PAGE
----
AUSTIN, Texas — Call it being practical, realistic or 70-something with a life of experiences.
But after 20 years of being banned from home, Jose Maria Martinez is measured about the renewed possibility he and other deported veterans could be allowed back into the United States.
"Another 20 years ain't gonna kill me," he told KENS 5 from his store in Nuevo Progreso. "Only God can kill me—not kill me, but take me home."
On July 12, Congressman Vicente Gonzalez, a Democrat from McAllen, reintroduced the "Repatriate our Patriots Act," an effort that would open the way for some deported veterans to return to the United States. He was joined by Republican Congressman Don Young from Alaska
The bill is supported by multiple lawmakers on both sides from across the country.
According to Gonzalez's press office, the bill would allow honorably discharged veterans to go through the naturalization process overseas. Veterans convicted of violent crimes, such as murder, rape, sexual abuse of a minor, child abuse, and or treason would not be allowed back into the U.S.
"Everybody agrees that we should not be deporting someone who wore a uniform and fought for our freedom," Rep. Gonzalez said. "It's been happening for decades. It's happened under the administration of both parties. Many of these are highly decorated veterans who come back with high levels of PTSD, maybe get in a fight, get in an altercation, and next thing you know, find themselves deported to foreign countries around the world. And I can't think of anything more appalling than to deport an American veteran."
“I am paying for a mistake that was really a little mistake, I'm paying dearly for it,” Martinez told KENS 5.
Martinez, a combat Marine vet, served in Vietnam.
“I got caught with marijuana twice,” he said. “I was sentenced to five years in the federal prison. I did my five years. And then when I was getting ready to get released, they tell me I was going to be deported because. I was not a citizen.”
Martinez disputes that. But to this day, he can’t cross the bridge from Nuevo Progreso where he lives into the United States to see his family. For 20 years, they’ve been coming to visit him.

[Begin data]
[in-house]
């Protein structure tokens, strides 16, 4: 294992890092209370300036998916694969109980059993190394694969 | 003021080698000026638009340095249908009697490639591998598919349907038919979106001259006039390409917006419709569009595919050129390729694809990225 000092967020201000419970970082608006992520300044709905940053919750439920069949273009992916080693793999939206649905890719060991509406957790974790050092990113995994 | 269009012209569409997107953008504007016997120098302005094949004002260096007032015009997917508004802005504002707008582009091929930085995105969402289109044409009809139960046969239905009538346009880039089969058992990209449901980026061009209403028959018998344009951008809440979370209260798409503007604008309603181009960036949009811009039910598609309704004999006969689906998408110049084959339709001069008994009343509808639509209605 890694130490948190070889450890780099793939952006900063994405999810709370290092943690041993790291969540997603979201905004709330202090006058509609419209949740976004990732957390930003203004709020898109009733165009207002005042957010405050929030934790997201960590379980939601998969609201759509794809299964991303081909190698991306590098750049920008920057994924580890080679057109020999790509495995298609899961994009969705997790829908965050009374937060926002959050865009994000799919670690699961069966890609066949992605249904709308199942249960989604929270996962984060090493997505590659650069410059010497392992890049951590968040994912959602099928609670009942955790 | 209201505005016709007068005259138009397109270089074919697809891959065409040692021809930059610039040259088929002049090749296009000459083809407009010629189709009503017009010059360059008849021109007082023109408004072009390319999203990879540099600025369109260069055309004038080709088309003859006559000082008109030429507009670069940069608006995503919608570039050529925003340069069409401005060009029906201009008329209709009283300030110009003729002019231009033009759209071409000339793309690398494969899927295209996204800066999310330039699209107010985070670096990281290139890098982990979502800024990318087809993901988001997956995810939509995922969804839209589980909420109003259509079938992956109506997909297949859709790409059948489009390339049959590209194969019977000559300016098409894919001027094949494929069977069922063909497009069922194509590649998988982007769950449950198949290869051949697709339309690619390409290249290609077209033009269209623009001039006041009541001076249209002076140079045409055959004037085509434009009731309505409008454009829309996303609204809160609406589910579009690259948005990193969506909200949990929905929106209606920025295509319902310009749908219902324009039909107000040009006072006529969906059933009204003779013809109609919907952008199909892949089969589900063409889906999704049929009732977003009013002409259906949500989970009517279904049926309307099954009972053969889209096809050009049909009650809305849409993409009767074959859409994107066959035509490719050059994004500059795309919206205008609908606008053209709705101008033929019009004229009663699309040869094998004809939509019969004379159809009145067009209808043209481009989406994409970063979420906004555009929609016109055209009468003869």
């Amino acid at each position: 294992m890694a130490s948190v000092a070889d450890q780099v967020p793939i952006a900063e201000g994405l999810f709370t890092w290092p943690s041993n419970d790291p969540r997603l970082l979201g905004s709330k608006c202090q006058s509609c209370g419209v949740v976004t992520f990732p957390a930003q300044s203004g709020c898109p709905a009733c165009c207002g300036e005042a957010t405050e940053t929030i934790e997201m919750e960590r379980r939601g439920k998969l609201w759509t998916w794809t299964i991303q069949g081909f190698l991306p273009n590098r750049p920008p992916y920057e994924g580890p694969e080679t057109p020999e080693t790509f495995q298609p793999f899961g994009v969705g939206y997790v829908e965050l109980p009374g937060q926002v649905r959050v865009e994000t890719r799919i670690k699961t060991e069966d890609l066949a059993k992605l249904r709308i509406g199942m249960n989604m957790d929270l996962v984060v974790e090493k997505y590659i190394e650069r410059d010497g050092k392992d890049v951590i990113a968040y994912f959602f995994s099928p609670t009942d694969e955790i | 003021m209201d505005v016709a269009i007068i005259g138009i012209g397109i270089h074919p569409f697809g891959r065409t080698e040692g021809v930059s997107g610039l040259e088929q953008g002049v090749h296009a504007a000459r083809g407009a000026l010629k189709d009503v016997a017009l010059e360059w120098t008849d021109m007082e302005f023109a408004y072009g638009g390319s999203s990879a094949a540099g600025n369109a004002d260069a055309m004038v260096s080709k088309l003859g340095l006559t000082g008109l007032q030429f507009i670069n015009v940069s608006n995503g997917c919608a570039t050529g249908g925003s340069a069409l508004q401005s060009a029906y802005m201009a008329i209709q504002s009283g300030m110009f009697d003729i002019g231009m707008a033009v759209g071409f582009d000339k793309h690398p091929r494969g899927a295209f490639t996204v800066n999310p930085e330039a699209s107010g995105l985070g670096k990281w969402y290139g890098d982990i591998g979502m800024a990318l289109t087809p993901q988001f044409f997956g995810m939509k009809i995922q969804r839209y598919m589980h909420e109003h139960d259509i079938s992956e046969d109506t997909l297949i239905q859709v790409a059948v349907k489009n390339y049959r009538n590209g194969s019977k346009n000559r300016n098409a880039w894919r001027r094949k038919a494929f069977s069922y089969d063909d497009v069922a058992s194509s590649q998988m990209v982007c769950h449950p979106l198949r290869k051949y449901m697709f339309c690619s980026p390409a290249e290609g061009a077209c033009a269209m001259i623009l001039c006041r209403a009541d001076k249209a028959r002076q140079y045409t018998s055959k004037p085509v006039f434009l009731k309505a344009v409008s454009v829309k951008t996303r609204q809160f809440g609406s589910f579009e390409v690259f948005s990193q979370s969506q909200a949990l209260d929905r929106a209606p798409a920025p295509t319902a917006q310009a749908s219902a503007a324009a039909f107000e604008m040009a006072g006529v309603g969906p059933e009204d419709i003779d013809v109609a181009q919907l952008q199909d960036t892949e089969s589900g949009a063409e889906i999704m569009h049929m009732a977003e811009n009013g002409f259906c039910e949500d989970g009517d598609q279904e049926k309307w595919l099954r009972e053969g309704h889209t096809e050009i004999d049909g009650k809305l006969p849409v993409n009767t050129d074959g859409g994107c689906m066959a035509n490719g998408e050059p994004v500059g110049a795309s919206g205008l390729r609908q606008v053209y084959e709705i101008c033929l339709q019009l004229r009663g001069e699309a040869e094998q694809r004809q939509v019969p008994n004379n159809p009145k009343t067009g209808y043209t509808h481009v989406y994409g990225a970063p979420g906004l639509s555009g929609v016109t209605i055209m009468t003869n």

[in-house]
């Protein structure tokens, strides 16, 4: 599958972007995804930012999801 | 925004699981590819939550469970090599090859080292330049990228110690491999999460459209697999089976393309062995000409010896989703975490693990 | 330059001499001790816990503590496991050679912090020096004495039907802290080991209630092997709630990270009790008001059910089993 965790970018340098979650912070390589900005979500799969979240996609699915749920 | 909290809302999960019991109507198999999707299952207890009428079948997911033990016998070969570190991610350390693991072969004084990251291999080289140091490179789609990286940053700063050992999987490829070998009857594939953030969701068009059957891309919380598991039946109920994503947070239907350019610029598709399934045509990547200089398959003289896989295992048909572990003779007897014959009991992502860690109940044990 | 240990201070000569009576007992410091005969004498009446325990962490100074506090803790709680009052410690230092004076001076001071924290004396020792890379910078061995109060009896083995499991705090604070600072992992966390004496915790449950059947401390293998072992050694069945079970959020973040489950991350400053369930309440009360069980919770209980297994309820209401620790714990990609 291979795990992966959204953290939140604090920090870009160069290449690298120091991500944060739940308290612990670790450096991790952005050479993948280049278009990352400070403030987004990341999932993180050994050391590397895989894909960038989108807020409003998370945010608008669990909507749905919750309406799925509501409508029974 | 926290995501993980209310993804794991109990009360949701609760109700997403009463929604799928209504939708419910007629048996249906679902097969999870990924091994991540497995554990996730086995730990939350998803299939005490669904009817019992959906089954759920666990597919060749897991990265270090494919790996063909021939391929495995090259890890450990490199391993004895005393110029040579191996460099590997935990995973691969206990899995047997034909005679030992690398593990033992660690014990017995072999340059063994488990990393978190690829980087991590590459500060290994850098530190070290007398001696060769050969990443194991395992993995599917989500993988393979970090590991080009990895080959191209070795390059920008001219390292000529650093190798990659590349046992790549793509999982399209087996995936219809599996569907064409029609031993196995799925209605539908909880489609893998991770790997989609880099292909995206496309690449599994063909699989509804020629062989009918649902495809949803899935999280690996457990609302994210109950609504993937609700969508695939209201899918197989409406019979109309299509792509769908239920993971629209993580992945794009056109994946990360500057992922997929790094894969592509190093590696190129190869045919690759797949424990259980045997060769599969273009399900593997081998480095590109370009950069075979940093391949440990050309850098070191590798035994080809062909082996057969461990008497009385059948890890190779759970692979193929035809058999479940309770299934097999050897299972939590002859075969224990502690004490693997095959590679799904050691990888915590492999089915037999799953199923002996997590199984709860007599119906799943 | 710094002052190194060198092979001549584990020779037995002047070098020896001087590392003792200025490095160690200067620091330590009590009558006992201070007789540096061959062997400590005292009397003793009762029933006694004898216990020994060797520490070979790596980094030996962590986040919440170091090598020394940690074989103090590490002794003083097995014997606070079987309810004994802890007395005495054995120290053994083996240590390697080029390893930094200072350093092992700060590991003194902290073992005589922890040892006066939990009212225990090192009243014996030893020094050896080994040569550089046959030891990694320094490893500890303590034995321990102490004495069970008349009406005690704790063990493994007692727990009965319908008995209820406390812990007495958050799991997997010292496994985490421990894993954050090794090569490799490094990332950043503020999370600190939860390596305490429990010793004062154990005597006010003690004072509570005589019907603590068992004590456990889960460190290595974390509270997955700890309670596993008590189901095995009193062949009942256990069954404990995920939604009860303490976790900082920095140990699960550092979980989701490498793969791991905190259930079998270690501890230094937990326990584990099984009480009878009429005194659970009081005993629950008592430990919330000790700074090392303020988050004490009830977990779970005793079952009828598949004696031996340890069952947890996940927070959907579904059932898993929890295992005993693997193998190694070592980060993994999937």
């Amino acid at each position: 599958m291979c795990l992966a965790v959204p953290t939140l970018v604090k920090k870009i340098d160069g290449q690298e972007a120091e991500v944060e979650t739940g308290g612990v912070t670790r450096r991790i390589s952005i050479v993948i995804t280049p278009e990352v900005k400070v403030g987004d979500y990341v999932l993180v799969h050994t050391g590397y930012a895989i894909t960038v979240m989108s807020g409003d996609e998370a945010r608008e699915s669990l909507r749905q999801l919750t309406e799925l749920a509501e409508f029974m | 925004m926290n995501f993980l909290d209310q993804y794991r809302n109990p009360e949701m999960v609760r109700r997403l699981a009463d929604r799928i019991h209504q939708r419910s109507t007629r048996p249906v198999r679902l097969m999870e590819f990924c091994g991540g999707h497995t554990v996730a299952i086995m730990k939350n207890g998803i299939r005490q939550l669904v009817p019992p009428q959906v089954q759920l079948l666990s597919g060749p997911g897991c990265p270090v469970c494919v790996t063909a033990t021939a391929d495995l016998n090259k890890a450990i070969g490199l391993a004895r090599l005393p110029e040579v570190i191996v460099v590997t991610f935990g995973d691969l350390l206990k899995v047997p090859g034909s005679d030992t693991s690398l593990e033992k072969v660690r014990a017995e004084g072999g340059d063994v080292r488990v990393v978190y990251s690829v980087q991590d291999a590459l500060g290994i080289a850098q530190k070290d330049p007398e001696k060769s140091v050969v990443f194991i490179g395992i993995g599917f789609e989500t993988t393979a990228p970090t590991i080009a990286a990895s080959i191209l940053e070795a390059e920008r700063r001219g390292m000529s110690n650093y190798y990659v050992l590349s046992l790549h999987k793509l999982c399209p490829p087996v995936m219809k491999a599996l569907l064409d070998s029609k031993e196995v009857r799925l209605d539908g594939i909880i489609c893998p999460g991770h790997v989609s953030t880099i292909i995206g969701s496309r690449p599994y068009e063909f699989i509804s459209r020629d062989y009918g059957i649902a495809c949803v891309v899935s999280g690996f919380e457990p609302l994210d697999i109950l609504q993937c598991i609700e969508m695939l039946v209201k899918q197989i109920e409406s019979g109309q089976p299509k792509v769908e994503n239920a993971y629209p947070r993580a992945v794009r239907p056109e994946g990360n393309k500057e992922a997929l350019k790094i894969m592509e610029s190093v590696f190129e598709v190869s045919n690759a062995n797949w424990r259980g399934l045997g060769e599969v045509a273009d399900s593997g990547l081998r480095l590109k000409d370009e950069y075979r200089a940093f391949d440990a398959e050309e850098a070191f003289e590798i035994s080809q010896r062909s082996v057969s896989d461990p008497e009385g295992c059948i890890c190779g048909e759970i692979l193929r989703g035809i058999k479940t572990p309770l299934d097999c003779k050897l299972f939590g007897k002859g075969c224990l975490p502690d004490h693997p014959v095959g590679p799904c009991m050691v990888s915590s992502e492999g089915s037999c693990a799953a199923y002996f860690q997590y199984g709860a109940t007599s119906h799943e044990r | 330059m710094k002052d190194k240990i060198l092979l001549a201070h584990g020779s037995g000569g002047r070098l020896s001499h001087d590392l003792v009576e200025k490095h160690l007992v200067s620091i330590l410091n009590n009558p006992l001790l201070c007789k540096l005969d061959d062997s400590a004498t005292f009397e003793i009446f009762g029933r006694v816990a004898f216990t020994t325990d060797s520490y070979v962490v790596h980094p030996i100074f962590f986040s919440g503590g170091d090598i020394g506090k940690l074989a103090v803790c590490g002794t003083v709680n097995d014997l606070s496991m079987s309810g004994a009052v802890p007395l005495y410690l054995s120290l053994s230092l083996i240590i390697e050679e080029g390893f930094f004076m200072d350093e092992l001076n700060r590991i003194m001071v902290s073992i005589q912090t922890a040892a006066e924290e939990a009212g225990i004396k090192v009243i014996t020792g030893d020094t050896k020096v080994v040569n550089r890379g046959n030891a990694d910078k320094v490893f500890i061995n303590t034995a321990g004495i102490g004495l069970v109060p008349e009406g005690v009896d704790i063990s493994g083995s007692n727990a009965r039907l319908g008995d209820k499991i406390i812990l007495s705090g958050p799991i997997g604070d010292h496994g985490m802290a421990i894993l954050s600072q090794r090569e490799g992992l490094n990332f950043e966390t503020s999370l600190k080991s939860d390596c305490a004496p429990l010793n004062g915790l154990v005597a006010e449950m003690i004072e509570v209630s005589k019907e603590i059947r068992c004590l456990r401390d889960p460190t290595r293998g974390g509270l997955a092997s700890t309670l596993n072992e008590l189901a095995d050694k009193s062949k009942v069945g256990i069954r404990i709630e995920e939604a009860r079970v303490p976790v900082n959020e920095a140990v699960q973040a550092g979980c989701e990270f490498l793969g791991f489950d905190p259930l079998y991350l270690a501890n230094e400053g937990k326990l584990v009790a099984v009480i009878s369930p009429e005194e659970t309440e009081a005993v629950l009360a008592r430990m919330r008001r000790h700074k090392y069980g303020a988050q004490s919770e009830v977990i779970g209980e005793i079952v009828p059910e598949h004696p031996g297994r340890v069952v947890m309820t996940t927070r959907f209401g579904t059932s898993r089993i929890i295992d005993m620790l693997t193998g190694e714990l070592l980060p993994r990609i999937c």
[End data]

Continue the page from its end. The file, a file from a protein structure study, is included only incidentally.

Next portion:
“I would love to be able to go back to the United States in a way that I want to be able to visit my family, receive my benefits, die peacefully,” he said.
“He missed out on so much of my daughter growing up,” said Marina Herrera, Martinez’s daughter who lives in Austin.
She said Martinez was deported shortly after her daughter was born.
“When I found out about Mr. Mayorkas' announcement that the Biden administration was going to look into bringing back our deported veterans,” Herrera said, fighting back tears. "The thought of having my dad back home, I was crying, shaking like I am now. I was in tears.”
On July 2, The Department of Homeland Security said it will start working on bringing back eligible deported service members and their families
“The Department of Homeland Security (DHS) recognizes the profound commitment and sacrifice that service members and their families have made to the United States of America,” said Secretary of Homeland Security Alejandro N. Mayorkas in a press release. “Together with our partner the Department of Veterans Affairs, we are committed to bringing back military service members, veterans, and their immediate family members who were unjustly removed and ensuring they receive the benefits to which they may be entitled. Today we are taking important steps to make that a reality.”
The press release also said, “USCIS, ICE, and CBP will develop a rigorous, systematic approach to review the cases of individuals whose removals failed to live up to our highest values. USCIS, ICE, and CBP have also committed to protecting and expanding naturalization opportunities for current and former noncitizen service members and the immediate family of military members.”
Herrera knows the change is not imminent, but -- call it love or hope -- she clings to both because she wants her dad back.
“It's an emotional roller coaster as well, as you can tell,” she said. “And it's something that I would just love to have my dad home.”
In June, Tammy Duckworth, a combat veteran and Democratic senator from Illinois, released a report on immigrant veterans.
According to the report, the government doesn’t keep an accurate record of the veterans it reports, saying Immigration and Customs Enforcement (ICE) does not maintain a complete database to track when veterans are placed in deportation proceedings or actually deported.
Part of Rep. Gonzalez’s Repatriate Our Patriots Act would require DHS to identify and maintain records of immigration cases involving qualifying veterans.